From the moment you hear the quiet introductory bars of Michael Giacchino’s theme song, a feeling of fond familiarity settles in. It’s the same theme heard at the beginning of both 2009’s reboot and 2013’s Into Darkness, except this time – whether it’s the seven years we’ve spent with this particular version of the franchise or the recent loss of talents Leonard Nemoy and Anton Yelchin – it feels a little like returning home. Except in the case of Captain James T. Kirk, it’s not exactly good times.
Chris Pine’s Jim Kirk is tired around the eyes, going through the motions (in one of his first scenes of the film, he presents himself during a peacekeeping mission with all of the unenthusiasm of a Federation handbook). Unlike his previous two outings in the franchise, Kirk is uninspired, itching with cabin fever and his approaching birthday has his focus turning once again to the selfless legacy of his father, which leads him to question his own reasons and intentions for being a part of Starfleet. He’s looking for something to give him a sign, but he’s ready to throw in the towel and resign from his post.
He doesn’t get the chance, however, when he and his crew are sent to answer a distress call from a stranded ship that is ultimately an ambush lying in wait. It’s a testament to the franchise, its story and its characters when the destruction of the ship they all call home is not only terrifying but heartwrenching to watch. Director Justin Lin’s trademark frenetic action style from his Fast and Furious work keeps the energy tense and panicked until you almost can’t handle it anymore, which only adds to the stomach-dropping devastation of seeing our beloved USS Enterprise be relentlessly torn to pieces by a hive of alien jets and hearing Jim order what’s left of his crew to abandon her. The gravity of that request after their exhaustive defense of the ship weighs heavy, and watching the remains of the Enterprise crash and burn is not without difficulty.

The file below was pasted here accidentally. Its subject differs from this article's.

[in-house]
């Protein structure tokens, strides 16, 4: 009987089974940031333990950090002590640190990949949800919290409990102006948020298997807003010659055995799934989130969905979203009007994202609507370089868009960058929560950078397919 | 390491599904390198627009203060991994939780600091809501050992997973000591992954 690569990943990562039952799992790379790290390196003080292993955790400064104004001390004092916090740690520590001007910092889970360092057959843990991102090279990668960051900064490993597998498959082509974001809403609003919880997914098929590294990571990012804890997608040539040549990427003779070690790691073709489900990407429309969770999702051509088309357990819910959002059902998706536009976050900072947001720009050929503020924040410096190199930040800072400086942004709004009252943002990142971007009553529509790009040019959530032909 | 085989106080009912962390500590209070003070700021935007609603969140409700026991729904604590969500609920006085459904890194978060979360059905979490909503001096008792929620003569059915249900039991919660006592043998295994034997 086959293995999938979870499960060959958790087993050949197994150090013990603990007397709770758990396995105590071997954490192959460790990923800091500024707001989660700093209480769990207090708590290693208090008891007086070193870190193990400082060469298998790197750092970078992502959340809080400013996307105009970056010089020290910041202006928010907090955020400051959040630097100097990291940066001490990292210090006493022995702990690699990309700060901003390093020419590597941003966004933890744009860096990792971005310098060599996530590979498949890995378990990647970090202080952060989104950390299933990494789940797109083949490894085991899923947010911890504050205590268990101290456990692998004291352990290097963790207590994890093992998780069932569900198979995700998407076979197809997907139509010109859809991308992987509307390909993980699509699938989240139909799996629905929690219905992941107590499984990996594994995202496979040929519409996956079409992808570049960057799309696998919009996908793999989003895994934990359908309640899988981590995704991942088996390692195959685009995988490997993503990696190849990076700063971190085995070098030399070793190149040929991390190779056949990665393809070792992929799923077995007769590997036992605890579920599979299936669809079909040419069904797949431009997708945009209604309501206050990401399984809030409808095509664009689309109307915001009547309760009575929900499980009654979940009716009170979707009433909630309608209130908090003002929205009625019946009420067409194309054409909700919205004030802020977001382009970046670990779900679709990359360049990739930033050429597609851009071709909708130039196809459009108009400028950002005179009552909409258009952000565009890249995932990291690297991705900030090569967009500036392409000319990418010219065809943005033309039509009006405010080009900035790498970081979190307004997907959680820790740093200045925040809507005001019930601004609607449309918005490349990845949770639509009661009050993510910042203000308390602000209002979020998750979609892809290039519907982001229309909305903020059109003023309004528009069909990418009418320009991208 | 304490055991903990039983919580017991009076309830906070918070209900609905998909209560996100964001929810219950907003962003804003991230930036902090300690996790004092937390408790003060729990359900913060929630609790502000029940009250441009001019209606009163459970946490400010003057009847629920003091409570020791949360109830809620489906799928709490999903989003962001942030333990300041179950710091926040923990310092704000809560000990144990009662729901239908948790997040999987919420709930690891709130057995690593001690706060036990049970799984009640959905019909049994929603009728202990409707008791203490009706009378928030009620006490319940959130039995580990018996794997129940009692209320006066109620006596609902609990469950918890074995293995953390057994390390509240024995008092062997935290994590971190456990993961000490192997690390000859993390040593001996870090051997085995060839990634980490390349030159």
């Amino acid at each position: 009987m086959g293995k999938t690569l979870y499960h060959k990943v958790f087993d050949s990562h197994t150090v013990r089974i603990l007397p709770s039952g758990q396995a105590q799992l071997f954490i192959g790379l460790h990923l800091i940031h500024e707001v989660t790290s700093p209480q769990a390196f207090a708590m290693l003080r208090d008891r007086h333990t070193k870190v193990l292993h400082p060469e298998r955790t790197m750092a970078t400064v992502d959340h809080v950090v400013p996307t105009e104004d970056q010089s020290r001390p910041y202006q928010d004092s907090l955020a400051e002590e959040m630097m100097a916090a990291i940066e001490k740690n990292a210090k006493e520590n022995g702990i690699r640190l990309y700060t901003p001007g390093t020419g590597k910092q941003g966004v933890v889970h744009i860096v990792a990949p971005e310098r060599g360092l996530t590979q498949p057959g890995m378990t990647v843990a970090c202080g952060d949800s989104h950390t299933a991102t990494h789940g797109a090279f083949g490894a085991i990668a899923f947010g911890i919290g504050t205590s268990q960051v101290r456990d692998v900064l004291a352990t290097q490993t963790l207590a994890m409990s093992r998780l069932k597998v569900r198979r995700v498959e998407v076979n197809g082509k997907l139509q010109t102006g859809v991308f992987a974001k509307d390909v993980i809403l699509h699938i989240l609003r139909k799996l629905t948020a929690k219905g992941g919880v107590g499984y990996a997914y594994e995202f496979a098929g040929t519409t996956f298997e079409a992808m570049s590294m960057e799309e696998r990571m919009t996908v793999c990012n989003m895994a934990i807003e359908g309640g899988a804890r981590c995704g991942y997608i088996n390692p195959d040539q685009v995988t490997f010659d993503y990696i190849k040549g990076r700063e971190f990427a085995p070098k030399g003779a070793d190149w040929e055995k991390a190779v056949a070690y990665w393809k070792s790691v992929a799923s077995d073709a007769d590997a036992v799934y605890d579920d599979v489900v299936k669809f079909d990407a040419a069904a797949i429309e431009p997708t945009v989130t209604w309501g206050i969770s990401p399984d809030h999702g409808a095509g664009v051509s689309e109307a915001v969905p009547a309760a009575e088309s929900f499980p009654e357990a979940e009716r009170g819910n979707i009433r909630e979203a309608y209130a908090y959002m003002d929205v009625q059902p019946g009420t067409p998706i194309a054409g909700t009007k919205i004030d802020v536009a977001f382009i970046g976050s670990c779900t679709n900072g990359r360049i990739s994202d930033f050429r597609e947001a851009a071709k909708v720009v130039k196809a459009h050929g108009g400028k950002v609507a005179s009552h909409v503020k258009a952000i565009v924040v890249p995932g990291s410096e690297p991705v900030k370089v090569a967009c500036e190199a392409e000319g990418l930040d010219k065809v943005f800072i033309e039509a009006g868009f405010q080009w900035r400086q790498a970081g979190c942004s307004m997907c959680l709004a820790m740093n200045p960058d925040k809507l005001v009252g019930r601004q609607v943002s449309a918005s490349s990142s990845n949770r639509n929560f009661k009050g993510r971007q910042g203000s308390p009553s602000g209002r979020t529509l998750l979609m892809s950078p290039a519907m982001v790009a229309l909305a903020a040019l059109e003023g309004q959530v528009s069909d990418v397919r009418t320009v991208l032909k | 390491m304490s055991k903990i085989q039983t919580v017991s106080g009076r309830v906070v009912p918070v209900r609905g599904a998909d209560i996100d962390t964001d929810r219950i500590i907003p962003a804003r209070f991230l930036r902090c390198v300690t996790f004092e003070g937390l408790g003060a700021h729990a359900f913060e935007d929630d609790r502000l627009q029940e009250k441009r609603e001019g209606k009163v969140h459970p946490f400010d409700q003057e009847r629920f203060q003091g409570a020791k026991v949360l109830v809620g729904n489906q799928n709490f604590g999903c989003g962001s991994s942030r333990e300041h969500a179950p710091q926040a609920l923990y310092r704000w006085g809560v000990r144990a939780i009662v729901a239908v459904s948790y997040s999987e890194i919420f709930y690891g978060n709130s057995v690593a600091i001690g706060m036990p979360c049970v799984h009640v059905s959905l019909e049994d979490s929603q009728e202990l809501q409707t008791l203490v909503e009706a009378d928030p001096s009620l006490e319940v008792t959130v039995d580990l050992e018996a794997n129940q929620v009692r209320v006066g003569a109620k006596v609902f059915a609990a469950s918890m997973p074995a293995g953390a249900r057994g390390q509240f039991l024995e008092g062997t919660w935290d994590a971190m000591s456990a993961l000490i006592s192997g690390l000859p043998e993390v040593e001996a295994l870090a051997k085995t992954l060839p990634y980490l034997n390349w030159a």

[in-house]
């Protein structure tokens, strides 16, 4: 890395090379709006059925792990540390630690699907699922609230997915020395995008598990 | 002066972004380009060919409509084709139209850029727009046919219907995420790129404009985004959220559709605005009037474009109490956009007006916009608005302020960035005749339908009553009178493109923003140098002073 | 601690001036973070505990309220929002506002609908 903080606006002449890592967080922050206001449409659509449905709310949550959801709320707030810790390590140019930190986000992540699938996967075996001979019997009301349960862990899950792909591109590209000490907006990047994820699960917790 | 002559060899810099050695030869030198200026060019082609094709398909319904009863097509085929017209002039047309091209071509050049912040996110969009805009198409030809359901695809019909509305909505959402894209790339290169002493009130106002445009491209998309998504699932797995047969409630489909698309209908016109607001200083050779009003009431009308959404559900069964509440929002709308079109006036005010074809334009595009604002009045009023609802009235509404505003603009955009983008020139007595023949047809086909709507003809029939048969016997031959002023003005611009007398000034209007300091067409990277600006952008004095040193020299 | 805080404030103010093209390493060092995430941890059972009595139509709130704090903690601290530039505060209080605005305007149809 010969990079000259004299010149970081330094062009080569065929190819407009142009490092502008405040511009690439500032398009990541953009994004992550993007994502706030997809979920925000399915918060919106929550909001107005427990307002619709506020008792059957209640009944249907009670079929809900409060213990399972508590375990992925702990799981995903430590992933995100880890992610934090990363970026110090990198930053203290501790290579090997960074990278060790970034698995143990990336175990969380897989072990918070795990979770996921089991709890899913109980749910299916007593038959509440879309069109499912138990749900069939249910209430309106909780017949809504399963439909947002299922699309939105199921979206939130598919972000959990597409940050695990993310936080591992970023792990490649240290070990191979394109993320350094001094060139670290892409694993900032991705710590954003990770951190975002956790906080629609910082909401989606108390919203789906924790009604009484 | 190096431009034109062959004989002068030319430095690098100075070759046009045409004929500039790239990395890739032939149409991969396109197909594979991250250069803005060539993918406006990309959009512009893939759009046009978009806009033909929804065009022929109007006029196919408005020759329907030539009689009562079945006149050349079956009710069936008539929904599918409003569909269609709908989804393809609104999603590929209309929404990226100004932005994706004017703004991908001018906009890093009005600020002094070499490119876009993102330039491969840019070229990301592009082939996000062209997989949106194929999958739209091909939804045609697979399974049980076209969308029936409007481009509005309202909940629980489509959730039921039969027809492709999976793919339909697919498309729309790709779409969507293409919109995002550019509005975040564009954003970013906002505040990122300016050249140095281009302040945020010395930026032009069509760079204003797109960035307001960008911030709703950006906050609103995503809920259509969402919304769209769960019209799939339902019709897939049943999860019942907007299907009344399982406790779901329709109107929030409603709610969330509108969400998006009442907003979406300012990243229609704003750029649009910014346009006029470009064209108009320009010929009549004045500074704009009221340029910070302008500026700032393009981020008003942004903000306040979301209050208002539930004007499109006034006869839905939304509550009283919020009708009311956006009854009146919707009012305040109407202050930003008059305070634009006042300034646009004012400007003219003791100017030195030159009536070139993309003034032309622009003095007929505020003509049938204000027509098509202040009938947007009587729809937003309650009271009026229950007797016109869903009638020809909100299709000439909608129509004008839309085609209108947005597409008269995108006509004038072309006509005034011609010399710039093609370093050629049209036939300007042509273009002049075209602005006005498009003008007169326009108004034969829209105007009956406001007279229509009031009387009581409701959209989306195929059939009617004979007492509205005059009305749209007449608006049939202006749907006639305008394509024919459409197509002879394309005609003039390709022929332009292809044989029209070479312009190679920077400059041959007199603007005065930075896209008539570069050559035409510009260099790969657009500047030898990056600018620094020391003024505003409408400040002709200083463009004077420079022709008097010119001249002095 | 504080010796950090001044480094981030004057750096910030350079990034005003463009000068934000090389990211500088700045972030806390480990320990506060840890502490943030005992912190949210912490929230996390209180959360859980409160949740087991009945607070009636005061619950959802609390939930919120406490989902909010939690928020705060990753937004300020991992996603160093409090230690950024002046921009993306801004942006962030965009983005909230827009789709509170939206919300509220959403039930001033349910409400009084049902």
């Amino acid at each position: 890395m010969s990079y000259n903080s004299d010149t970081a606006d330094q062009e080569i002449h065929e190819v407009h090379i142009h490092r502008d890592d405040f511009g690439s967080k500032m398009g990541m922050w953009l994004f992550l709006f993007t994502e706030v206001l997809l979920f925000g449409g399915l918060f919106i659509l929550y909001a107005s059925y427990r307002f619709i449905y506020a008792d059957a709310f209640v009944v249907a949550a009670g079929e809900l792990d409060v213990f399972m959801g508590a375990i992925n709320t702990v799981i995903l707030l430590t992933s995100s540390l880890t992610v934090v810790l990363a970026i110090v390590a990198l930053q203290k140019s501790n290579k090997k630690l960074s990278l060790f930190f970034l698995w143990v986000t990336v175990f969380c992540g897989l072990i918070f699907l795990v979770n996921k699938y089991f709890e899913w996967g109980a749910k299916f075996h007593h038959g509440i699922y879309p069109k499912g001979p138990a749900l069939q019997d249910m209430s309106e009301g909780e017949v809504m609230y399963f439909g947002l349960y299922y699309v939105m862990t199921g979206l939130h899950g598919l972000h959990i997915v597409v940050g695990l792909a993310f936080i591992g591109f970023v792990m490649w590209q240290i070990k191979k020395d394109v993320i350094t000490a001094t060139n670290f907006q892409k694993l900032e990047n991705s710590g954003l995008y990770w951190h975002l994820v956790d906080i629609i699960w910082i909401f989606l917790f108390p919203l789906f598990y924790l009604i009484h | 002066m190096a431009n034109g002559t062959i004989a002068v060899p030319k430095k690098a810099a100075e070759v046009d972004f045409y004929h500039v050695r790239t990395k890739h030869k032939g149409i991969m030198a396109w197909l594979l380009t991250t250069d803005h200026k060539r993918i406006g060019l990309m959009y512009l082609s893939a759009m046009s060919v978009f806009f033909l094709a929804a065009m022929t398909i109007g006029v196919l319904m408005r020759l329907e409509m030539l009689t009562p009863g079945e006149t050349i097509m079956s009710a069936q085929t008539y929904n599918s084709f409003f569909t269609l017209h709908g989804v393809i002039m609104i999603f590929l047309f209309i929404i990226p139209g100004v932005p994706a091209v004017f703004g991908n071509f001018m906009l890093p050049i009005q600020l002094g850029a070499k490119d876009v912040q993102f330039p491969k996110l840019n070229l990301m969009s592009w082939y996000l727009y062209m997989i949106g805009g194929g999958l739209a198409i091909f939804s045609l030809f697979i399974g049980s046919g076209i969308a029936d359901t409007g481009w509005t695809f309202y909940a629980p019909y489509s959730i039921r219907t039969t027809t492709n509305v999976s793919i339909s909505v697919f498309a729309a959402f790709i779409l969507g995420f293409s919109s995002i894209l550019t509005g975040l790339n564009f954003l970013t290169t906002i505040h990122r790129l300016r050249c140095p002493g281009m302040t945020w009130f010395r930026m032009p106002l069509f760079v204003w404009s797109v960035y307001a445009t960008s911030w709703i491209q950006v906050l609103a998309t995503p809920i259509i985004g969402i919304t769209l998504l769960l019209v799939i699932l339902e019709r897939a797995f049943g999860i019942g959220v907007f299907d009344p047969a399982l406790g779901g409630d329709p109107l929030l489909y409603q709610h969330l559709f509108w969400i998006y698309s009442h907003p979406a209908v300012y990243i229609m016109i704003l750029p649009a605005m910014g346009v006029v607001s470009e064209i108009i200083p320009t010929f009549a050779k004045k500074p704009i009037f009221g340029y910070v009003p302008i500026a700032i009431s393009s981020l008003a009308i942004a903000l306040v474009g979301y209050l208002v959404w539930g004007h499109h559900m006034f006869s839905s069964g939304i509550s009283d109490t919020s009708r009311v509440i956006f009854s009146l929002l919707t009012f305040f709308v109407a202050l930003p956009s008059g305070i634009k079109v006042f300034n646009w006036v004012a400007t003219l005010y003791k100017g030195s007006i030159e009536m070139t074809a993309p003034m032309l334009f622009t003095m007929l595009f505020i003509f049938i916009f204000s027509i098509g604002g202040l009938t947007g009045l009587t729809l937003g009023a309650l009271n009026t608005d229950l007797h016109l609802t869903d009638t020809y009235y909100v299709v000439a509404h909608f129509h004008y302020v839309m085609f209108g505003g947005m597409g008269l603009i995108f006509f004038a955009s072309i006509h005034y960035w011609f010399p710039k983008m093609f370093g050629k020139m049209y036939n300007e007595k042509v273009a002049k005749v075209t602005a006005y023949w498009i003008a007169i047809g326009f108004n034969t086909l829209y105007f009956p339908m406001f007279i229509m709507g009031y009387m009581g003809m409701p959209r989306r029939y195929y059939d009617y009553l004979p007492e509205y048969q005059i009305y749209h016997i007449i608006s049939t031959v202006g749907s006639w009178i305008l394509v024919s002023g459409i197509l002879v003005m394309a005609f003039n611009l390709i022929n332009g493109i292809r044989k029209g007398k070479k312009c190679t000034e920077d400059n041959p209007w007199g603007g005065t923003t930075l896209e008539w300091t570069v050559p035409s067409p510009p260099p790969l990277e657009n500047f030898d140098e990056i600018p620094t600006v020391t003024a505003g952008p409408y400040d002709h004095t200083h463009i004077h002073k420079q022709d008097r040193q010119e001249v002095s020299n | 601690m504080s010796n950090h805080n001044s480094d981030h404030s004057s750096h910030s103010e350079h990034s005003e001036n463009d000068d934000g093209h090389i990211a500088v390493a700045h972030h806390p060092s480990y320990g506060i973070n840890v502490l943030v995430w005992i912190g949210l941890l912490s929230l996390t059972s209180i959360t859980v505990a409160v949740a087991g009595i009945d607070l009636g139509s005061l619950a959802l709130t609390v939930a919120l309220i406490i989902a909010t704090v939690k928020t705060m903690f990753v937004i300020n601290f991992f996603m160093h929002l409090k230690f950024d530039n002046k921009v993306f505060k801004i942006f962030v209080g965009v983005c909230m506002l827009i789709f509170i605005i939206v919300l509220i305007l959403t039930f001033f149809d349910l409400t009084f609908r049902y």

In synopsis, it’s a simple chain of events – rescue mission goes foul, crew are stranded on an alien planet and have to find their way back to save themselves and save the day. What actually results on film is a deeper character study than we’ve seen in recent installments and a reiteration of why this reboot works as well as it does. Scriptwriters Doug Jung and star Simon Pegg don’t do anything we haven’t already seen, but they have a gift for tending to everyone’s strengths and there’s a nostalgic beauty in how this particular entry into the ‘verse plays out. The entire film feels like a love letter to its television roots, playing out like a two-hour version of one of its best episodes, and it’s carefully injected with pang-inducing throwbacks, most notably in the cameo appearance of an old photo featuring the franchise’s original Enterprise crew: Leonard Nimoy, George Takei, Walter Koenig, William Shatner, James Doohan, DeForest Kelley and Nichelle Nichols.
The random pairings of the separated crew add new dimension to each character as they are made to work with each other in new ways. Jim navigates the new terrain with Chekov and Scotty builds a mutually beneficial working partnership with stranded foreigner Jaylah. Spock and Bones exchanging barbs and quips in the face of imminent danger is about as wildly entertaining as you might expect, while Uhura and Sulu work to keep their fellow prisoners together while learning what they can of their abductors and their motives. Each crewmate is dreadfully unequipped, but they prove why they are the best of the best in how they quickly dive into survival mode, answering what questions they can for themselves and making plans on what to do next. Even separated, they work towards the same goal as a singular cohesive unit, which further backs the idea that the Enterprise crew is unique. They’re not just a bunch of lovable characters thrown together for a job, they’re not just a ragtag ensemble of experts in their chosen fields – they’re a family, unwavering in their trust and willing to lay down their lives for each other. Jim and Spock especially are reminded of this before the credits roll, and it shapes their decisions going forward.